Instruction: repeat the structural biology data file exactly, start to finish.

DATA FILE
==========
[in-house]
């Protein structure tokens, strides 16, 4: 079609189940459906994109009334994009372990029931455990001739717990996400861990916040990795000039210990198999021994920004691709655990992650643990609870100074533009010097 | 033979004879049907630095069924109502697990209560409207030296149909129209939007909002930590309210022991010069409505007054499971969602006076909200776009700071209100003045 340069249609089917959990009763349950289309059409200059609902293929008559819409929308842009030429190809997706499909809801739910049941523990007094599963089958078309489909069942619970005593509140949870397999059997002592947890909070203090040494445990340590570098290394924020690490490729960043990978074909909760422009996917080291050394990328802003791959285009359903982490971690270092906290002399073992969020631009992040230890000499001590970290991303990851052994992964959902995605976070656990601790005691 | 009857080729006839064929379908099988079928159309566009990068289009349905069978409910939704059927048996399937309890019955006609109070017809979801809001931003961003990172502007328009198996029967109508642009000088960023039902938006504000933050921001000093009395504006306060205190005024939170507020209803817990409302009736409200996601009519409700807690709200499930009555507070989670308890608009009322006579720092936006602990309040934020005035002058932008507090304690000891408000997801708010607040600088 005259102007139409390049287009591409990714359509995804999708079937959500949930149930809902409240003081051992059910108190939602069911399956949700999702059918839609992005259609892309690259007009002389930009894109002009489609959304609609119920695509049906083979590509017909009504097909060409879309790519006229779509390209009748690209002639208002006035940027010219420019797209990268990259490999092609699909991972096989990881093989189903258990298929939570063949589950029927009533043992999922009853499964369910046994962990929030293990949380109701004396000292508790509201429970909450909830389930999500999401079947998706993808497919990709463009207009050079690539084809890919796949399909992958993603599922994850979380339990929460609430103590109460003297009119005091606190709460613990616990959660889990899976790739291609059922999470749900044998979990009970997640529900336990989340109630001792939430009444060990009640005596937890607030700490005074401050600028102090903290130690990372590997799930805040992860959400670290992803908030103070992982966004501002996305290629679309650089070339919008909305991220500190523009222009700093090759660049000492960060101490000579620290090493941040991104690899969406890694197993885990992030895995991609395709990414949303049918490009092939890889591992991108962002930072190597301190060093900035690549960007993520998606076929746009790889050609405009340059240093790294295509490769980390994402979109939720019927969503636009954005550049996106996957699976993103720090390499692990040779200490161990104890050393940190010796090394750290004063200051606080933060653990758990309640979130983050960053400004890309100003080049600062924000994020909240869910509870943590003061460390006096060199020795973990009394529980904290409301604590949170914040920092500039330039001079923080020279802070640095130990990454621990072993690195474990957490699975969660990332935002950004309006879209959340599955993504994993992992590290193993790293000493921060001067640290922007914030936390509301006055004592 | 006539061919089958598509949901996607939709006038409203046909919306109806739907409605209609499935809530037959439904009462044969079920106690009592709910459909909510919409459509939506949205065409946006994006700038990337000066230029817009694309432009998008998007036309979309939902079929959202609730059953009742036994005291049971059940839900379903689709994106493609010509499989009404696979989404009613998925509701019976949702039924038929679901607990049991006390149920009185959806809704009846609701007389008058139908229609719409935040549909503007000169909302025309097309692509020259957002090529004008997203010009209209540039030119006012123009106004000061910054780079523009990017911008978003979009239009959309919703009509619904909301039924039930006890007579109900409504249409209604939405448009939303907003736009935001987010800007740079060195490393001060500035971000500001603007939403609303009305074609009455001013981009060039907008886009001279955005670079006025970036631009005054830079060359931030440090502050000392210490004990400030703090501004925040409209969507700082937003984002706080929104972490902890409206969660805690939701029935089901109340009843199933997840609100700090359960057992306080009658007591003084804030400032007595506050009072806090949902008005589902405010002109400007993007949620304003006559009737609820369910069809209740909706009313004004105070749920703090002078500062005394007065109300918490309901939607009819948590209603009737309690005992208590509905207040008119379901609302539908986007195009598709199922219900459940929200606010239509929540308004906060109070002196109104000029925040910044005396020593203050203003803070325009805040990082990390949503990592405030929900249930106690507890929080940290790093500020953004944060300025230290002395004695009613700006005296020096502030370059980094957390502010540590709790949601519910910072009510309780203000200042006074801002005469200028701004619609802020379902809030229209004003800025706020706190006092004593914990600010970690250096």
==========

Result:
[in-house]
């Protein structure tokens, strides 16, 4: 079609189940459906994109009334994009372990029931455990001739717990996400861990916040990795000039210990198999021994920004691709655990992650643990609870100074533009010097 | 033979004879049907630095069924109502697990209560409207030296149909129209939007909002930590309210022991010069409505007054499971969602006076909200776009700071209100003045 340069249609089917959990009763349950289309059409200059609902293929008559819409929308842009030429190809997706499909809801739910049941523990007094599963089958078309489909069942619970005593509140949870397999059997002592947890909070203090040494445990340590570098290394924020690490490729960043990978074909909760422009996917080291050394990328802003791959285009359903982490971690270092906290002399073992969020631009992040230890000499001590970290991303990851052994992964959902995605976070656990601790005691 | 009857080729006839064929379908099988079928159309566009990068289009349905069978409910939704059927048996399937309890019955006609109070017809979801809001931003961003990172502007328009198996029967109508642009000088960023039902938006504000933050921001000093009395504006306060205190005024939170507020209803817990409302009736409200996601009519409700807690709200499930009555507070989670308890608009009322006579720092936006602990309040934020005035002058932008507090304690000891408000997801708010607040600088 005259102007139409390049287009591409990714359509995804999708079937959500949930149930809902409240003081051992059910108190939602069911399956949700999702059918839609992005259609892309690259007009002389930009894109002009489609959304609609119920695509049906083979590509017909009504097909060409879309790519006229779509390209009748690209002639208002006035940027010219420019797209990268990259490999092609699909991972096989990881093989189903258990298929939570063949589950029927009533043992999922009853499964369910046994962990929030293990949380109701004396000292508790509201429970909450909830389930999500999401079947998706993808497919990709463009207009050079690539084809890919796949399909992958993603599922994850979380339990929460609430103590109460003297009119005091606190709460613990616990959660889990899976790739291609059922999470749900044998979990009970997640529900336990989340109630001792939430009444060990009640005596937890607030700490005074401050600028102090903290130690990372590997799930805040992860959400670290992803908030103070992982966004501002996305290629679309650089070339919008909305991220500190523009222009700093090759660049000492960060101490000579620290090493941040991104690899969406890694197993885990992030895995991609395709990414949303049918490009092939890889591992991108962002930072190597301190060093900035690549960007993520998606076929746009790889050609405009340059240093790294295509490769980390994402979109939720019927969503636009954005550049996106996957699976993103720090390499692990040779200490161990104890050393940190010796090394750290004063200051606080933060653990758990309640979130983050960053400004890309100003080049600062924000994020909240869910509870943590003061460390006096060199020795973990009394529980904290409301604590949170914040920092500039330039001079923080020279802070640095130990990454621990072993690195474990957490699975969660990332935002950004309006879209959340599955993504994993992992590290193993790293000493921060001067640290922007914030936390509301006055004592 | 006539061919089958598509949901996607939709006038409203046909919306109806739907409605209609499935809530037959439904009462044969079920106690009592709910459909909510919409459509939506949205065409946006994006700038990337000066230029817009694309432009998008998007036309979309939902079929959202609730059953009742036994005291049971059940839900379903689709994106493609010509499989009404696979989404009613998925509701019976949702039924038929679901607990049991006390149920009185959806809704009846609701007389008058139908229609719409935040549909503007000169909302025309097309692509020259957002090529004008997203010009209209540039030119006012123009106004000061910054780079523009990017911008978003979009239009959309919703009509619904909301039924039930006890007579109900409504249409209604939405448009939303907003736009935001987010800007740079060195490393001060500035971000500001603007939403609303009305074609009455001013981009060039907008886009001279955005670079006025970036631009005054830079060359931030440090502050000392210490004990400030703090501004925040409209969507700082937003984002706080929104972490902890409206969660805690939701029935089901109340009843199933997840609100700090359960057992306080009658007591003084804030400032007595506050009072806090949902008005589902405010002109400007993007949620304003006559009737609820369910069809209740909706009313004004105070749920703090002078500062005394007065109300918490309901939607009819948590209603009737309690005992208590509905207040008119379901609302539908986007195009598709199922219900459940929200606010239509929540308004906060109070002196109104000029925040910044005396020593203050203003803070325009805040990082990390949503990592405030929900249930106690507890929080940290790093500020953004944060300025230290002395004695009613700006005296020096502030370059980094957390502010540590709790949601519910910072009510309780203000200042006074801002005469200028701004619609802020379902809030229209004003800025706020706190006092004593914990600010970690250096």